for denial of service attacks. Depending on the packet mysqld will 
   directly crash or hang in an endless loop of segmentation faults. 
   This was tested against Windows, Linux and FreeBSD systems.
   +++ SERVER +++ COM_CHANGE_USER - Password Length Vulnerability
   In February 2000 Robert van der Meulen discovered a flaw within the
   main password authentication system of MySQL: The MySQL challenge 
   response algorithm creates an expected response with exactly the 
   length of the response provided by the client. So if the client sends
   only a one char response MySQL will check only one byte. But this
   means it is possible to give the correct response with only 32 tries
   (because the charset is only 32 chars big). When this bug was fixed
   in 2000 the MySQL authors simply added a check in the server that the
   response must be 8 chars long. However they forgot to add this check
   to the COM_CHANGE_USER command, too. So it is still possible for an
   attacker with a valid mysql-account to compromise the other accounts
   that are allowed to login from the same host. For a local user this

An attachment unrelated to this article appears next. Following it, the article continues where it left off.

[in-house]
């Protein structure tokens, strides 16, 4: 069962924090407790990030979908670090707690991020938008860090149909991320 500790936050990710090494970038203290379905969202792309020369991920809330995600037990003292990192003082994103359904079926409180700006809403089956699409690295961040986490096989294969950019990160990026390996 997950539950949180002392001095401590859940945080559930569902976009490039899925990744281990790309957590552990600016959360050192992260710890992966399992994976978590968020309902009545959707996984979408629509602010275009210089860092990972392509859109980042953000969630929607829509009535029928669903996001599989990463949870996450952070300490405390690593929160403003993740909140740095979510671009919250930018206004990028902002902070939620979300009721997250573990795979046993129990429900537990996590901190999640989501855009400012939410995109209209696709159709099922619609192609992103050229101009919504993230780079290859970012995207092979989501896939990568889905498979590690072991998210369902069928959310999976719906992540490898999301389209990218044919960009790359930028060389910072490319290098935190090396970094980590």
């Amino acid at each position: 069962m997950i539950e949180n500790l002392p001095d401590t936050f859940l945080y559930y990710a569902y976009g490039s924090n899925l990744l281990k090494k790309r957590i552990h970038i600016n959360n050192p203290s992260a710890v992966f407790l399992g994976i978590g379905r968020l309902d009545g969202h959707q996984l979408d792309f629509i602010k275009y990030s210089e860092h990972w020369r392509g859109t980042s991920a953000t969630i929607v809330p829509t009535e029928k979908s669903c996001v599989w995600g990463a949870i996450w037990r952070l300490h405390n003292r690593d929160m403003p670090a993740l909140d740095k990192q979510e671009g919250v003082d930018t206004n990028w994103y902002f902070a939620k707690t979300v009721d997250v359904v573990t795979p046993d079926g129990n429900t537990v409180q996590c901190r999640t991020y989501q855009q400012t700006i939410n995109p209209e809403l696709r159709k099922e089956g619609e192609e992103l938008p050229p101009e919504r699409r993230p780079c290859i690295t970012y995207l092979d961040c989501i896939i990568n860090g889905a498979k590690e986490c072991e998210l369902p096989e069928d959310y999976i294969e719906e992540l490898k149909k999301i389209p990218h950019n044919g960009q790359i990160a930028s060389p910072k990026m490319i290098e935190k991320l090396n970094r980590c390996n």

means he can break into the mysql root account and so compromise all
   databases. This is especially dangerous in a shared environment or if
   the root user is allowed to login from other hosts than localhost.
   While the attacker can supply a one byte response to break into the
   other accounts he can also send an oversized one. If the response is
   longer than 16 chars the internal created expected answer overflows
   a stack buffer. If the response is long enough it is possible to
   overwrite the saved instruction pointer with bytes that are generated
   by the random number generator of the password verification algorithm.
   While this sounds hard or impossible to exploit, we successfully